Ann Rehabil Med.  2015 Aug;39(4):509-516. 10.5535/arm.2015.39.4.509.

The Effect of Stroke on Pharyngeal Laterality During Swallowing

  • 1Department of Rehabilitation Medicine, Asan Medical Center, University of Ulsan College of Medicine, Seoul, Korea.


To investigate whether patterns of dysphagia and swallowing laterality differ according to the location of brain lesions in patients with stroke.
Patients with stroke >20 years of age were enrolled in this study. A videofluoroscopic swallowing study (VFSS) including the anterior-posterior view was used to assess swallowing. Patterns of swallowing were classified into three types according to the width of barium sulfate flow while passing the pharyngoesophageal segment: right-side-dominant flow, left-side-dominant flow, and no laterality in flow. Laterality was defined when the width of one side was twice or more the width of the other side.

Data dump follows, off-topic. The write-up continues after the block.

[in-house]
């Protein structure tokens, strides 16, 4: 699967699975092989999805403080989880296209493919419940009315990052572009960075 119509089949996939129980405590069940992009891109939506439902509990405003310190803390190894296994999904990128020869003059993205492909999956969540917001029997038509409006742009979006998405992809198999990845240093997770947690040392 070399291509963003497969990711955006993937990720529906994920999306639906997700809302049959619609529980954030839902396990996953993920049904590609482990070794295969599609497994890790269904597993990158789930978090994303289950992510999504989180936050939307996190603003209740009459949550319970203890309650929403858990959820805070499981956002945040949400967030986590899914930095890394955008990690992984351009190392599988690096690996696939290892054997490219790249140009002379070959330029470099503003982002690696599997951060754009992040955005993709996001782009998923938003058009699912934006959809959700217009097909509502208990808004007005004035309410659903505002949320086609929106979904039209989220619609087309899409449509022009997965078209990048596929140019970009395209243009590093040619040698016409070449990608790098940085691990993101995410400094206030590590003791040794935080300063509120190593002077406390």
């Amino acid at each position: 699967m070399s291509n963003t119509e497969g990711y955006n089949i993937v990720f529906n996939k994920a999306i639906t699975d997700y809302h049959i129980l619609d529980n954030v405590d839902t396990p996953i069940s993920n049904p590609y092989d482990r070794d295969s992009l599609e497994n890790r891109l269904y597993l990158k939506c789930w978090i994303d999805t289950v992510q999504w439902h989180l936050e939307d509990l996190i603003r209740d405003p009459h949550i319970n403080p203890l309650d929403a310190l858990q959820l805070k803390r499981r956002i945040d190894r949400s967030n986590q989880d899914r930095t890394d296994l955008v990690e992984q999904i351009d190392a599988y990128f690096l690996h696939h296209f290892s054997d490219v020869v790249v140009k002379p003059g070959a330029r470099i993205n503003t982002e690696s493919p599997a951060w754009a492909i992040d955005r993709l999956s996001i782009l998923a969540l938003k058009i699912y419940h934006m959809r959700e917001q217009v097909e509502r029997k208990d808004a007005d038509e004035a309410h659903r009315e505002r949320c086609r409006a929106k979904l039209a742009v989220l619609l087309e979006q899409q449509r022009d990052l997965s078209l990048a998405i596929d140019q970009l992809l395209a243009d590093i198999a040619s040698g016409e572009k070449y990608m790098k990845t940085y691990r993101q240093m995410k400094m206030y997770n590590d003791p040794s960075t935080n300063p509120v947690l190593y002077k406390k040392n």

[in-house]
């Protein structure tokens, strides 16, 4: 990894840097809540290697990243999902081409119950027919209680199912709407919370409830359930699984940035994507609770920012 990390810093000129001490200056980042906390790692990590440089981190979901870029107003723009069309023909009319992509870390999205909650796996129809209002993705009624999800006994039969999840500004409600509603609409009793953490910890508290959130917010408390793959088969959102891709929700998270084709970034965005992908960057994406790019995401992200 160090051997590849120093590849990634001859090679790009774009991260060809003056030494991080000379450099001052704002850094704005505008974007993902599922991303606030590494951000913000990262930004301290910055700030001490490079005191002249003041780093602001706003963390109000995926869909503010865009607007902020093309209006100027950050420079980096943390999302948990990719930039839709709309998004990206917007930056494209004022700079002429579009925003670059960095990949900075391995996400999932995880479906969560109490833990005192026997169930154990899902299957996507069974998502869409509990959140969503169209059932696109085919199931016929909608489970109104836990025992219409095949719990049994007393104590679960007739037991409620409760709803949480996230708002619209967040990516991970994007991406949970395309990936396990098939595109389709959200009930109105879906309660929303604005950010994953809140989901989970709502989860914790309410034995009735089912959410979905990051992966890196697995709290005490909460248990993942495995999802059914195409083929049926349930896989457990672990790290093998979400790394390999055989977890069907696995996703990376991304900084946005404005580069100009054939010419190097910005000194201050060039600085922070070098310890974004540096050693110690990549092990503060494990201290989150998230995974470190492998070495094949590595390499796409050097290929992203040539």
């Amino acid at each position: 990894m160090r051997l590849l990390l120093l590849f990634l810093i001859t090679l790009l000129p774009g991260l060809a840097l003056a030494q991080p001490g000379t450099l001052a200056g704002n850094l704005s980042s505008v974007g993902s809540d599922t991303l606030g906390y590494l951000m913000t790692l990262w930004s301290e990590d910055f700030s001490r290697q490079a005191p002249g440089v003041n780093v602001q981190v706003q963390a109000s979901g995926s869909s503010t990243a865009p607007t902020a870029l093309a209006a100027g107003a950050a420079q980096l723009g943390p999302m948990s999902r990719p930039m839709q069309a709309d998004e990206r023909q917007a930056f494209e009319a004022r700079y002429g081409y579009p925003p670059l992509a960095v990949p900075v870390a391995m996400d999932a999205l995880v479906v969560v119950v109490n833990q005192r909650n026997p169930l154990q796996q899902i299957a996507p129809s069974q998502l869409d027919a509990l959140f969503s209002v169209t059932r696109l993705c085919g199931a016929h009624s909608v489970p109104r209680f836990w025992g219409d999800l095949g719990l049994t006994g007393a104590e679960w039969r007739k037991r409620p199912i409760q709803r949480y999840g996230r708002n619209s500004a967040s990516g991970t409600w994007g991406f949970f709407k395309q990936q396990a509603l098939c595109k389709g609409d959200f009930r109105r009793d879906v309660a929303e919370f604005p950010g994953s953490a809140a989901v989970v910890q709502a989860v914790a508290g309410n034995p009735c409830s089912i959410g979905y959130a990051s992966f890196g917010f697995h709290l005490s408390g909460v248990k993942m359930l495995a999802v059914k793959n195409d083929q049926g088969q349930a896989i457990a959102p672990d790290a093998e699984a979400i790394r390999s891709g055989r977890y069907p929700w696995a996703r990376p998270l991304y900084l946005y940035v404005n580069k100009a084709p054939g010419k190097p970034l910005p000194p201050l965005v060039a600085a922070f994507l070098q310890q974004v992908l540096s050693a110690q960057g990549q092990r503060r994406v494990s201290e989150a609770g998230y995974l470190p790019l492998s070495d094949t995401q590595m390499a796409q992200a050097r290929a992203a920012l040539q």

A total of 92 patients who underwent swallowing function evaluations by VFSS were enrolled from Sep-tember 2012 to May 2013. Of these, 72 patients had supratentorial lesions (group I) and 20 patients had infratento-rial lesions (group II). Only 10 patients (13.9%) in group I and three patients (15.0%) in group II showed laterality. Of these 13 patients, laterality occurred on the left side regardless of the side of the brain lesion. No relationships were found between swallowing laterality and location of stroke or motor weakness.
The results suggest that swallowing laterality was not prevalent among patients with stroke and that lesion side, location of the brain lesion, or motor weakness did not influence swallowing laterality. Although stroke can cause symptoms of dysphagia, it is difficult to conclude that stroke has a crucial impact on swallowing laterality.


Deglutition disorders; Deglutition; Stroke
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